VANCOUVER, Canada— For most of China’s 5,000-year history, Chinese people had a common understanding: that they were to strive to live in harmony with heaven and the natural world by following the Dao, or cosmic law.
This culture, which revolved around the teachings of Buddhism, Daoism, and Confucianism, was thought to be bestowed on China by the divine. Thus, it was the people’s duty to uphold it by adhering to cherished virtues and ideals: loyalty, filial piety, righteousness, divine reverence. This is what kept society harmonious and dynasties flourishing.
It was this expression of moral character and profound dignity that touched Darryl and Brenda D’Souza as they took in Shen Yun Performing Arts on Jan. 22 at the Queen Elizabeth Theatre. As Ms. D’Souza describes it, Shen Yun’s presentation of traditional Chinese culture through classical Chinese dance showed “serenity, in the core of people.”
“It just emphasizes that [it’s] a really respectful, calm culture,” she said. “You can see that portrayal of reverence.”
“I respect their respectfulness for others–you can see it in all the scenes that are put out there,” added Mr. D’Souza.
“I just liked the overall peaceful nature of everything. I mean, they brought nature out to a great extent as to how life can be simple.”
This nature was evident throughout the stage elements–from the colours of the costumes to the smallest gesture from the dancers, said Mrs. D’Souza.
“There is a simplicity to it, and yet there’s so much detail,” she said.
Mr. D’Souza, who works in the banking sector, said that the expression of traditional culture was an “awakening” for him, that showed ancient virtues are always relevant.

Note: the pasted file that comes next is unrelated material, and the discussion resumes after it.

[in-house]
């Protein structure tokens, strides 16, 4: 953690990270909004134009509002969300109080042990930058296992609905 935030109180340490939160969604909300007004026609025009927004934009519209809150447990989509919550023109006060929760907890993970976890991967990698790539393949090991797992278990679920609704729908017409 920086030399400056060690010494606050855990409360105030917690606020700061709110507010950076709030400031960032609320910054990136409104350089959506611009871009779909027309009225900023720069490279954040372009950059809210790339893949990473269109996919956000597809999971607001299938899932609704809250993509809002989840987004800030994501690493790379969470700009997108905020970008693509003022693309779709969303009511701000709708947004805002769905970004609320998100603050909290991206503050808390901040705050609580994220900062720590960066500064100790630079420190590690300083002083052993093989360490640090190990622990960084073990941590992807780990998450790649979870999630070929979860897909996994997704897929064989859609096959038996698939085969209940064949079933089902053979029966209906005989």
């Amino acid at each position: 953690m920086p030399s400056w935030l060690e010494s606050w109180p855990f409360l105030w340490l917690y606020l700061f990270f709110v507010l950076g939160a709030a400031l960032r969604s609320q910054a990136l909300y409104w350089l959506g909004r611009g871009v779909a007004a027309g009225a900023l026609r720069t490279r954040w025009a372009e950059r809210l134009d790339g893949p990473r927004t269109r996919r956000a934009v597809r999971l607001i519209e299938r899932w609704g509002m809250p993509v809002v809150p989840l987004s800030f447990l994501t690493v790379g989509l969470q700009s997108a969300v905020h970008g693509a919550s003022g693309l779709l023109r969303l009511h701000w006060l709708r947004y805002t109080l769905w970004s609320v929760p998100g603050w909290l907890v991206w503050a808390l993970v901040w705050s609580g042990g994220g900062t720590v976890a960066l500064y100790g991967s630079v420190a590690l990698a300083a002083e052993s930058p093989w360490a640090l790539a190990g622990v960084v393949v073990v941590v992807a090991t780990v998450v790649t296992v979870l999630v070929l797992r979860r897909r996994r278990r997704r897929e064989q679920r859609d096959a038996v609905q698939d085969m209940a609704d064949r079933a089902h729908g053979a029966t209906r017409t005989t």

“I just liked the overall peaceful nature of everything,” he said.
It showed that life can be natural and simple, he added, explaining that it is so common to get engrossed with what’s going on in life.
“This is a nice awakening, and a reminder to all of us that this is existing still now and we should embrace it.”
Gérard LaPlante, Bishop of the Old Catholic Church of B.C., also attended performance. He said Shen Yun is an example for humanity of higher realms that transcend the material world.
“Right now with this world there’s so much materialism–Shen Yun’s message is one that people need spirituality,” he said, adding the performance spread joy and happiness.
“I was very impressed.”
With reporting by Ryan Moffatt and Justina Wheale
New York-based Shen Yun Performing Arts has four touring companies that perform simultaneously around the world. The company that performed in Vancouver was World Company. For more information, visit Shen Yun Performing Arts.
Epoch Times considers Shen Yun Performing Arts the significant cultural event of our time. We have proudly covered audience reaction since Shen Yun’s inception in 2006.